• Word count: 2066
  16. Law is an institution of the most pernicious tendency. (Godwin) Should we agree with the anarchist and abolish law?

    Firstly looking at Kropotkin, he argued for an egalitarian society, in which all the people should be treated as equals and have the same political, economic, social and civil rights. His claim was that the state exploits people and only gives power to the limited minority. Following up on this he was keen to show the uselessness of law and he did this by making three categories. These were protection of property, government and persons. Laws that concern property are said to 'rob the producer'.

    • Word count: 2650
  17. Foucault: Proliferation of Power into Society by Discourse. Modern punishment shifts the focus away from the violence itself and rather focuses on emphasizing to the criminal and the rest of society that those who break the law are not accepted in societ

    Thus, the penal system called for reform. Punishment was no longer to be a spectacle. "It was as if the punishment was thought to be equal, if not to exceed, in savagery the crime itself." (Foucault 9) Torture was therefore not to be condoned and the public exhibition of it was declared of being 'a disgusting scene.' The process of punishment itself had to be hidden so as to not alienate the people from the power that had to execute these punishments - "if it too strikes, if it too kills, it is not as a glorification of its strength, but as an element of itself that it is obliged to tolerate."

    • Word count: 1496
  18. Is there an existence of Equality and Diversity with regards to Race and Ethnicity in Britains Welfare State?

    Unfortunately public opinion surrounding migrants who settle in Britain has been largely negative. Immigrants have been accused of taking advantage of Britain's welfare provisions (Hayes 2000 & Goodhart 2004 as cited in Williams 2010 p 21). Attitudes such as these are left unchallenged, the fact that the migration of Black and Chinese workforces in the 1960/70's enabled the fulfilment of many emerging public sector jobs which in turn provided a boost to services to the nation, was not always publicised (Williams 2010 p 21).

    • Word count: 2134
  19. What factors have led to the development of the British welfare state?

    The state allowed markets to operate freely without regulation. There was also a mass migration of people moving from towns to the cities seeking employment. Many of these people were dependent on employment within the factories and on the assembly lines. Although there were many benefits from industrialisation on the economic front, urbanisation created a large concentration of people in many areas, his lead to major problems with health and housing. In addition, when jobs were no longer available, men were unable to support their families.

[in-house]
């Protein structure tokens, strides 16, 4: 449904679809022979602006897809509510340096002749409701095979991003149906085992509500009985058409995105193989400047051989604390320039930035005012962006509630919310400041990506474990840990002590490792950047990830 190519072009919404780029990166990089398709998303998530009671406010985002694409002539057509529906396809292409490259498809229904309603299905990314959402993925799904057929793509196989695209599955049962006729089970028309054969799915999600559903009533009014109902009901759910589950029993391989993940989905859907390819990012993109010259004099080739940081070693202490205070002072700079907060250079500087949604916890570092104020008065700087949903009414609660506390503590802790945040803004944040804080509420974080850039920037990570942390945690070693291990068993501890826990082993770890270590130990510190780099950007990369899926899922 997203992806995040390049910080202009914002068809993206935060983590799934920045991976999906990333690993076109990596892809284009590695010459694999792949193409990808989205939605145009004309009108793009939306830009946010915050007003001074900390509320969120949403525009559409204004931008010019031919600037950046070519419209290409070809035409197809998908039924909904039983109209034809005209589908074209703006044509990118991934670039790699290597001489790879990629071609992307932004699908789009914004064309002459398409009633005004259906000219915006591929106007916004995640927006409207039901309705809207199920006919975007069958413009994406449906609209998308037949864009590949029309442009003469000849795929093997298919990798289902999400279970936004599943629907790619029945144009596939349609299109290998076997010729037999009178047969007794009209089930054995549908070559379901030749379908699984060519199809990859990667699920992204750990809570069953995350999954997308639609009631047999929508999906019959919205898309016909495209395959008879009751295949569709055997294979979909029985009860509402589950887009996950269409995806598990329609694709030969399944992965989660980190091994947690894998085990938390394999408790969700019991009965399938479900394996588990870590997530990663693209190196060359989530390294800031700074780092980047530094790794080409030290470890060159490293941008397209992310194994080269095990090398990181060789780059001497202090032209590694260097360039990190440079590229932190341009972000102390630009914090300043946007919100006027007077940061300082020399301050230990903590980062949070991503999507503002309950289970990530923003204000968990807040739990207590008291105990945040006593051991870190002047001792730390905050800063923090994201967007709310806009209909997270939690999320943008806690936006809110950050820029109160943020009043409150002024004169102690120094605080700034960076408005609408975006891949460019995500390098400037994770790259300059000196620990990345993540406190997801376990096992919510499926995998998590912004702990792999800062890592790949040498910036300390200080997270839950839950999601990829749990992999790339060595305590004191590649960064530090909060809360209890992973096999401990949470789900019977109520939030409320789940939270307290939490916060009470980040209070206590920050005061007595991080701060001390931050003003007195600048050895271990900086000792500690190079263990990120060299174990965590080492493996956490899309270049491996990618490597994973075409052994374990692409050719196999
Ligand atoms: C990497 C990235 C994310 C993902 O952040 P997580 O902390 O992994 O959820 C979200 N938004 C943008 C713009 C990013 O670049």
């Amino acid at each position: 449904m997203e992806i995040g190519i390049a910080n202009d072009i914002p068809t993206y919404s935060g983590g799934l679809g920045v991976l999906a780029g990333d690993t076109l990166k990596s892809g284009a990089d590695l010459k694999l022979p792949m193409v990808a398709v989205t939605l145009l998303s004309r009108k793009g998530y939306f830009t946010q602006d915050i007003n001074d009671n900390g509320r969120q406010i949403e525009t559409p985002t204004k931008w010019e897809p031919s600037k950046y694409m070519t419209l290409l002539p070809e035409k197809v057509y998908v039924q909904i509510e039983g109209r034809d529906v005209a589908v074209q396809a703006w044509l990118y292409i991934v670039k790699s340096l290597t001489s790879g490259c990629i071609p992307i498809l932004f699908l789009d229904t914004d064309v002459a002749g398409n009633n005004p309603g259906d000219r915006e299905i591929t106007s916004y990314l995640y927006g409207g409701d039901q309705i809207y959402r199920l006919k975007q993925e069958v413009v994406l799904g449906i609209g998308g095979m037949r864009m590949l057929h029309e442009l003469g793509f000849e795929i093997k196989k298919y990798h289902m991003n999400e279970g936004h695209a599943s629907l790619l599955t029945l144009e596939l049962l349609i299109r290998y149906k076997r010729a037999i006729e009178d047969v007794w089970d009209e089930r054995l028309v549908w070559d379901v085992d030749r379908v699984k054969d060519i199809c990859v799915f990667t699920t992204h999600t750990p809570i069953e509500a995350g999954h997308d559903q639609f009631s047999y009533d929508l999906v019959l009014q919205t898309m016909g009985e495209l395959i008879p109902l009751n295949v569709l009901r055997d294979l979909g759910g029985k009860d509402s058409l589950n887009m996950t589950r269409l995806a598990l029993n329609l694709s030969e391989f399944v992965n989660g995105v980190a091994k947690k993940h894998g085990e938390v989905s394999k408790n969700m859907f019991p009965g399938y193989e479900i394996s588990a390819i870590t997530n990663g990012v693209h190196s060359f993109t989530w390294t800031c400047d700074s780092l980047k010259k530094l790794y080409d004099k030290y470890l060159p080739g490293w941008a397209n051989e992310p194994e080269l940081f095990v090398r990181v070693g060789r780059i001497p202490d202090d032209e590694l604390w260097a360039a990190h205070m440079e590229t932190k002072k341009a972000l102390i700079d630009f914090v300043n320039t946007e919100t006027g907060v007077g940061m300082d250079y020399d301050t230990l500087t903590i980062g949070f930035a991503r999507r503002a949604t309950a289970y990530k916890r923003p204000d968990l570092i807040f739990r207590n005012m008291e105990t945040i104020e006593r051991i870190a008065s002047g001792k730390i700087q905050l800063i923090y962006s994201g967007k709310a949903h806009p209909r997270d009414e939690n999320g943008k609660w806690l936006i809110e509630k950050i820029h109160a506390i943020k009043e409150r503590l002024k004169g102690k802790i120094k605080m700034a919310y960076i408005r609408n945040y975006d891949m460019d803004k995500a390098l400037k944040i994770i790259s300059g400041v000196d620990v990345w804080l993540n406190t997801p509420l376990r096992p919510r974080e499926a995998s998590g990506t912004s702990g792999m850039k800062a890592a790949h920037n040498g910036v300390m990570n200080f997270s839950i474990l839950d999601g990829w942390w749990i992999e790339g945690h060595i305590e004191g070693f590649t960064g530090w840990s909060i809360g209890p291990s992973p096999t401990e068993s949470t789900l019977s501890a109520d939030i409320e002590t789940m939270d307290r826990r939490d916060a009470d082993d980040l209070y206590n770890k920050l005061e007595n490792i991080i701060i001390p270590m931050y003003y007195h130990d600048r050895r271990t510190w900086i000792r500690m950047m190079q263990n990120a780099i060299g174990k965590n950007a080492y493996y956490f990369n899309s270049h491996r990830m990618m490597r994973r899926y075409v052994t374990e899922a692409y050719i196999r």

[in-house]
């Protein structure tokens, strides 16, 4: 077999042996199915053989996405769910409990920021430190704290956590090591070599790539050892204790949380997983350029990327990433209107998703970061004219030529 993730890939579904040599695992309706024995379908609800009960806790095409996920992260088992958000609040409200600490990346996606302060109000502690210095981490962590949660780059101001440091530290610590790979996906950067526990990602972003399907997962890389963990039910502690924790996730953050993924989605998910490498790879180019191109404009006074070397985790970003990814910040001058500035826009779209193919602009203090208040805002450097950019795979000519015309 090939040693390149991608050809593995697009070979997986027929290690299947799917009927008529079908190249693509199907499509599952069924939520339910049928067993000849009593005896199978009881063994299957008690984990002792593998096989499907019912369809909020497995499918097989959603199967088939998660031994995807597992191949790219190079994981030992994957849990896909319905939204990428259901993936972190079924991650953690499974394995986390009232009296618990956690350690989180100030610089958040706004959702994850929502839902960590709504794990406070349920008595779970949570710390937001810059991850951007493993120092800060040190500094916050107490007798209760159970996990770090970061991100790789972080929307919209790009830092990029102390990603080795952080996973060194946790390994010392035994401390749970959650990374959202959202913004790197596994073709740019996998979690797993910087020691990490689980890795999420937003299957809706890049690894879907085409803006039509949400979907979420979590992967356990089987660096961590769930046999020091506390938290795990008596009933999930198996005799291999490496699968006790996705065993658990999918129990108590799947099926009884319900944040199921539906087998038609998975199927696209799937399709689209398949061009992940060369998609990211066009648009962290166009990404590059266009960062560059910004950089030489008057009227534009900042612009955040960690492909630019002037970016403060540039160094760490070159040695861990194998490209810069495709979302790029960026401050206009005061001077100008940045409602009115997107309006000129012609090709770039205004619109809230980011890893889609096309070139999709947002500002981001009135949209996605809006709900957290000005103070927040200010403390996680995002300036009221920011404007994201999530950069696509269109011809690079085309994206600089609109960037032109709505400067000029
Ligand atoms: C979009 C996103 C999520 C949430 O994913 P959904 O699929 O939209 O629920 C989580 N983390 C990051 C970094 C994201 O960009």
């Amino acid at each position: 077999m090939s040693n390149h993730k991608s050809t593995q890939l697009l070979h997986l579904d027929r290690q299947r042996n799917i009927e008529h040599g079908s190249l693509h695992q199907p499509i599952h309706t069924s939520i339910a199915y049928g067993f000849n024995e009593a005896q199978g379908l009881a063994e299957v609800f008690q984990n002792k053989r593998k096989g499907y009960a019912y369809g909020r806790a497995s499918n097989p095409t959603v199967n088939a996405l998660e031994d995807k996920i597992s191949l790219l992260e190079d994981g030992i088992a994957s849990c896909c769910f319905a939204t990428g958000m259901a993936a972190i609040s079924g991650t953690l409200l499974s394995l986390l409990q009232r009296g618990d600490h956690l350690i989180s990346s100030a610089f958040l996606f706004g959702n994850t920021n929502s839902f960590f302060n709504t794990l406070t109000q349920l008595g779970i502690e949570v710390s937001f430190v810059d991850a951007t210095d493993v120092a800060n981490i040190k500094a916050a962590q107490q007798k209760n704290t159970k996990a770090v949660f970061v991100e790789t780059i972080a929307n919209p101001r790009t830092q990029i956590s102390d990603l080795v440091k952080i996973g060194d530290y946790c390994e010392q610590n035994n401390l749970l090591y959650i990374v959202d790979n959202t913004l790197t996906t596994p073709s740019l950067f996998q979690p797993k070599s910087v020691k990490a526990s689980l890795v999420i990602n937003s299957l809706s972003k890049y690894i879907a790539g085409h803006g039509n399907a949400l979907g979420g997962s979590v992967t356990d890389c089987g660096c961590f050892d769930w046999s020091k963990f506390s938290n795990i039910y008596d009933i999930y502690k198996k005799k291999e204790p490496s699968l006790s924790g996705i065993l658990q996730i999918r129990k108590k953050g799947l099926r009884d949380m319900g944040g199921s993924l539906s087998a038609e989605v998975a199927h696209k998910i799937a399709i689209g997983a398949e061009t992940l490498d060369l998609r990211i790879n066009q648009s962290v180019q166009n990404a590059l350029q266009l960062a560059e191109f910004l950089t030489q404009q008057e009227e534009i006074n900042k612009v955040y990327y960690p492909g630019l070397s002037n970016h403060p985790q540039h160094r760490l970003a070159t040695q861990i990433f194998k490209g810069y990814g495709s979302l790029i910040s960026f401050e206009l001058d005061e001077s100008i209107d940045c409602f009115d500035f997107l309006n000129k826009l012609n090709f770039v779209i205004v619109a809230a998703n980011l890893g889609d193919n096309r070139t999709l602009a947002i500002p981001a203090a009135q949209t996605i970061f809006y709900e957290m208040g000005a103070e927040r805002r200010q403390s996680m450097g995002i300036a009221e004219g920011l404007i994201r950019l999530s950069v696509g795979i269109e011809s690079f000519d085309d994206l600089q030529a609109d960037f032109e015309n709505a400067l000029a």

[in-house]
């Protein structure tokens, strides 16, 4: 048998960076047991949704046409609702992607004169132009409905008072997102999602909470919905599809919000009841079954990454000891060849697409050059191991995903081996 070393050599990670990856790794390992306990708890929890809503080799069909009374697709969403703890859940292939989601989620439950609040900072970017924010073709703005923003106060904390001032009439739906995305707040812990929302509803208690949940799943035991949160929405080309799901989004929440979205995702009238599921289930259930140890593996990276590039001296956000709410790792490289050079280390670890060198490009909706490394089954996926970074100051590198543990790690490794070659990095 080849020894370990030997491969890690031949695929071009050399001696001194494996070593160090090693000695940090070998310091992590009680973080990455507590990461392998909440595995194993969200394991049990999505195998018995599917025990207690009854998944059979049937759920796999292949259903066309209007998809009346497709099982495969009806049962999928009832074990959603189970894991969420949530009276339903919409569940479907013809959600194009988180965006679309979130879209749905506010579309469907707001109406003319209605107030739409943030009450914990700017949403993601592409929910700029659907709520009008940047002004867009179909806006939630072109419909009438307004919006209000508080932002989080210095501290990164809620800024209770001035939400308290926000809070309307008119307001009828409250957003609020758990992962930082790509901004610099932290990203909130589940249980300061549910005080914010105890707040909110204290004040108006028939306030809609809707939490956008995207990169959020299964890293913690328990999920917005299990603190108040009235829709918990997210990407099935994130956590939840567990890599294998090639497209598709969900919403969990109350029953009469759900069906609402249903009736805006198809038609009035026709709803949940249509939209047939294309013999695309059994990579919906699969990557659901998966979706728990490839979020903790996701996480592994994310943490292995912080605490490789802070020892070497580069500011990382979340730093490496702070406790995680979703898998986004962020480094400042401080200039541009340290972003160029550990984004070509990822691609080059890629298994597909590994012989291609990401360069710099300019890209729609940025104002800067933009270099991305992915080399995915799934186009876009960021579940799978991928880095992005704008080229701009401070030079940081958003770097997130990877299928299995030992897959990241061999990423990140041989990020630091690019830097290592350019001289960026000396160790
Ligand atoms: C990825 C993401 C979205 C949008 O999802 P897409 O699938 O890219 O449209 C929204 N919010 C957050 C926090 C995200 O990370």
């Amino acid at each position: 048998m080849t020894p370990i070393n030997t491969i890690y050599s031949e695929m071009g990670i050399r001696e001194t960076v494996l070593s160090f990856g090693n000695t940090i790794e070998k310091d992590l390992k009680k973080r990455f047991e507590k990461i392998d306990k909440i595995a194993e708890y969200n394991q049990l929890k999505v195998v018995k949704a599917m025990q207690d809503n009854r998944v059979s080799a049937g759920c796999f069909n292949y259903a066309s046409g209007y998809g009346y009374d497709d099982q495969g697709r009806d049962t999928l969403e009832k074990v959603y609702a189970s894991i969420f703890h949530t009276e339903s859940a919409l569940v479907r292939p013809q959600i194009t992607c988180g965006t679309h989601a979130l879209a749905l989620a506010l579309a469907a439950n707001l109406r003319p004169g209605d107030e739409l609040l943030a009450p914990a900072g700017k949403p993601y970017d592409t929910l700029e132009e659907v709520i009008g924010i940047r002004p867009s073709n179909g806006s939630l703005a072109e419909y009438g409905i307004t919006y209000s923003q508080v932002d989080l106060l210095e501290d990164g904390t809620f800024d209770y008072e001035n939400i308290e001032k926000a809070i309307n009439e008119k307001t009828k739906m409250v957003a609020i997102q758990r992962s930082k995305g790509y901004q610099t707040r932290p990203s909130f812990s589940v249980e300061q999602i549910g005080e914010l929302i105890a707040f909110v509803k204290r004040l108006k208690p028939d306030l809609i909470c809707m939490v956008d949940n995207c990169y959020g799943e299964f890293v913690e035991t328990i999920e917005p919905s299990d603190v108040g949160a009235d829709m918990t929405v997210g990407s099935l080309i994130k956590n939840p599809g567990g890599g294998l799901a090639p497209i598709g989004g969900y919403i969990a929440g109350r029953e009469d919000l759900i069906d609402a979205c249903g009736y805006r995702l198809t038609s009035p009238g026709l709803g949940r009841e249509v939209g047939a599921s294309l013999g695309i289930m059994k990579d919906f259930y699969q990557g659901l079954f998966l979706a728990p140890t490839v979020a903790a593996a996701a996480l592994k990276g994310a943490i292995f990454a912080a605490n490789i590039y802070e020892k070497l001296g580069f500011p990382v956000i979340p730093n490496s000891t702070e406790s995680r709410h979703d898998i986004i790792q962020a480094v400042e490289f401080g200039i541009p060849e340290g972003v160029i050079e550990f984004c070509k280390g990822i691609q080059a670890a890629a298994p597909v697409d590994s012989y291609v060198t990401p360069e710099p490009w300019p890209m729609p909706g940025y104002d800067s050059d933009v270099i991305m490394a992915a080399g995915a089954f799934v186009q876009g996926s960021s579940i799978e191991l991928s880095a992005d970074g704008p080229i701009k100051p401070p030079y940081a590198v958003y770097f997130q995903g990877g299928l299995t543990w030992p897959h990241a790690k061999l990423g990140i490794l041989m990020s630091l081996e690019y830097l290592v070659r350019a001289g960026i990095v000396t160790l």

• Word count: 1266
  20. Should children who commit crimes be seen as responsible for their actions? nitially I will look at the three different approaches: scientific approach, this seeks objective facts about children through observations and experiments; a social constructioni

    A scientific approach is used to show how children develop by using experiments. Jean Piaget, a developmental theorist, used experiments to check children's stages of development. He broke down his stages into different age groups, making it very black and white; a child should, according to Piaget's view, do certain things at a certain age. He used experiments such as the liquid task. The child is shown two identical transparent beakers, each about two thirds full of liquid. The experimenter then pours one of the beakers into a taller narrower beaker, this is then put next to the first beaker full of liquid and the experimenter asks the child which has more in.

    • Word count: 1524
  21. This report aims to research interpersonal communication in a `dynamic` environment, in this case, West Quay, the biggest Mall in Southampton. Its purpose is to comment on some important aspects regarding consumerism and to analyse human behaviour under

    Perhaps all the individuals should learn to give something back and try to be less selfish. It needs to be emphasised the fact that, humans, by consuming, have a major negative impact on the environment, and because they waste too much, we can say that people destroy and produce at the same time. By having a huge number of demands and by giving back so little, the Planet`s resources are diminishing day by day. Unfortunately, the number of people willing to do something and stop this from happening is much lower than the number of those who only care about themselves.

    • Word count: 2013
  22. This assignment will analyse critically key ethical, attitudinal, political issues and historical development of sexuality in relation to people with learning disabilities and services. This assignment will explore Task B, which is based on a young man w

    It could be argued that the eugenic movement was triggered by Jukes (1875) and Kallikaks (1912) study viewed people with learning disabilities and other sub groups to be linked to criminality (Lombardo, 2008). However according to Karellou (2007) Sterilisation is still common practice for women learning difficulties, in Canada as well as in many other developed countries (Karellou 2007). Historically society's views of individuals with learning disabilities were based on negative stereotypes, during the 19th century it was believed individuals with learning disabilities reproduced more rapidly compared to the rest of the society, the state feared rapid reproduction would overwhelm the population, therefore official checks needed to be placed to control this( Kempton and Kahn 1991).

    • Word count: 4625
  23. Learning Disability Research and Evaluation: Exploring Participatory and Emancipatory research in Learning Disabilities studies.